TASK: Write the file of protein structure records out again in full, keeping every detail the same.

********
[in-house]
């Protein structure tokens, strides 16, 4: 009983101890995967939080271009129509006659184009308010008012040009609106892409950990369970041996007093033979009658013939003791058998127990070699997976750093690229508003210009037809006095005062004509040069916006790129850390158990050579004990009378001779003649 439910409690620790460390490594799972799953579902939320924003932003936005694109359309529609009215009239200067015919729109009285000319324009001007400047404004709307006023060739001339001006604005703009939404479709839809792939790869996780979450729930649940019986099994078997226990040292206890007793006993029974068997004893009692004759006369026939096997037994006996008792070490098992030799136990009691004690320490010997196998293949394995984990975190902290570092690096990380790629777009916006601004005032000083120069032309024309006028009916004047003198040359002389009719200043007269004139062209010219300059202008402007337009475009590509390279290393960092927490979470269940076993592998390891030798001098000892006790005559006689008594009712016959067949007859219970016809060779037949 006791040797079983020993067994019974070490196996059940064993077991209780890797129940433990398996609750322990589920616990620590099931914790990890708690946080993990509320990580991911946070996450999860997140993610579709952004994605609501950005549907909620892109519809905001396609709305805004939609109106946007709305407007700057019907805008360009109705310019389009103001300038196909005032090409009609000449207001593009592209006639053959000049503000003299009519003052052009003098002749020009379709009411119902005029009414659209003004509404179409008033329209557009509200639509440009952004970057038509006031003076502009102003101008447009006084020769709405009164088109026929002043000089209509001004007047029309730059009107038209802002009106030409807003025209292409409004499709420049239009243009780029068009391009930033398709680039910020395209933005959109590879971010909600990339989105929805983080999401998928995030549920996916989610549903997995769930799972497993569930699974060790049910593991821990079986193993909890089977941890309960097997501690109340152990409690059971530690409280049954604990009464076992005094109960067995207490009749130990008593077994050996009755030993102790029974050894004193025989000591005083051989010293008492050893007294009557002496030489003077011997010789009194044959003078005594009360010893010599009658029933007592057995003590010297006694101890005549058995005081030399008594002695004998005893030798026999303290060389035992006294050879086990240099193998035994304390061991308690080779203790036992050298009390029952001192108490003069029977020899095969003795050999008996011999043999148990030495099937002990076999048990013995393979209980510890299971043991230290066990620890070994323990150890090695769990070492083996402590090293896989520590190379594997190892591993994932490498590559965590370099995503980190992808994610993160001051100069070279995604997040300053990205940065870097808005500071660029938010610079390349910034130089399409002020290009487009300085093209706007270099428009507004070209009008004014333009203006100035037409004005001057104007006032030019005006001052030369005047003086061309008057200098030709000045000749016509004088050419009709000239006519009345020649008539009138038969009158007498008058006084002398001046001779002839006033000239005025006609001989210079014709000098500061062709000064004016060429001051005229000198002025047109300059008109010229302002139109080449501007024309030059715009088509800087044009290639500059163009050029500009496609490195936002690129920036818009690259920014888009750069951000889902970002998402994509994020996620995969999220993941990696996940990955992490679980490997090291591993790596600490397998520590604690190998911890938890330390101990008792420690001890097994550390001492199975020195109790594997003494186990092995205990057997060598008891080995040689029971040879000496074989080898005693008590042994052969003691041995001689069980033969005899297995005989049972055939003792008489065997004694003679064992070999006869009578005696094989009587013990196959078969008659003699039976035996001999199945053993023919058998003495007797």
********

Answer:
[in-house]
């Protein structure tokens, strides 16, 4: 009983101890995967939080271009129509006659184009308010008012040009609106892409950990369970041996007093033979009658013939003791058998127990070699997976750093690229508003210009037809006095005062004509040069916006790129850390158990050579004990009378001779003649 439910409690620790460390490594799972799953579902939320924003932003936005694109359309529609009215009239200067015919729109009285000319324009001007400047404004709307006023060739001339001006604005703009939404479709839809792939790869996780979450729930649940019986099994078997226990040292206890007793006993029974068997004893009692004759006369026939096997037994006996008792070490098992030799136990009691004690320490010997196998293949394995984990975190902290570092690096990380790629777009916006601004005032000083120069032309024309006028009916004047003198040359002389009719200043007269004139062209010219300059202008402007337009475009590509390279290393960092927490979470269940076993592998390891030798001098000892006790005559006689008594009712016959067949007859219970016809060779037949 006791040797079983020993067994019974070490196996059940064993077991209780890797129940433990398996609750322990589920616990620590099931914790990890708690946080993990509320990580991911946070996450999860997140993610579709952004994605609501950005549907909620892109519809905001396609709305805004939609109106946007709305407007700057019907805008360009109705310019389009103001300038196909005032090409009609000449207001593009592209006639053959000049503000003299009519003052052009003098002749020009379709009411119902005029009414659209003004509404179409008033329209557009509200639509440009952004970057038509006031003076502009102003101008447009006084020769709405009164088109026929002043000089209509001004007047029309730059009107038209802002009106030409807003025209292409409004499709420049239009243009780029068009391009930033398709680039910020395209933005959109590879971010909600990339989105929805983080999401998928995030549920996916989610549903997995769930799972497993569930699974060790049910593991821990079986193993909890089977941890309960097997501690109340152990409690059971530690409280049954604990009464076992005094109960067995207490009749130990008593077994050996009755030993102790029974050894004193025989000591005083051989010293008492050893007294009557002496030489003077011997010789009194044959003078005594009360010893010599009658029933007592057995003590010297006694101890005549058995005081030399008594002695004998005893030798026999303290060389035992006294050879086990240099193998035994304390061991308690080779203790036992050298009390029952001192108490003069029977020899095969003795050999008996011999043999148990030495099937002990076999048990013995393979209980510890299971043991230290066990620890070994323990150890090695769990070492083996402590090293896989520590190379594997190892591993994932490498590559965590370099995503980190992808994610993160001051100069070279995604997040300053990205940065870097808005500071660029938010610079390349910034130089399409002020290009487009300085093209706007270099428009507004070209009008004014333009203006100035037409004005001057104007006032030019005006001052030369005047003086061309008057200098030709000045000749016509004088050419009709000239006519009345020649008539009138038969009158007498008058006084002398001046001779002839006033000239005025006609001989210079014709000098500061062709000064004016060429001051005229000198002025047109300059008109010229302002139109080449501007024309030059715009088509800087044009290639500059163009050029500009496609490195936002690129920036818009690259920014888009750069951000889902970002998402994509994020996620995969999220993941990696996940990955992490679980490997090291591993790596600490397998520590604690190998911890938890330390101990008792420690001890097994550390001492199975020195109790594997003494186990092995205990057997060598008891080995040689029971040879000496074989080898005693008590042994052969003691041995001689069980033969005899297995005989049972055939003792008489065997004694003679064992070999006869009578005696094989009587013990196959078969008659003699039976035996001999199945053993023919058998003495007797």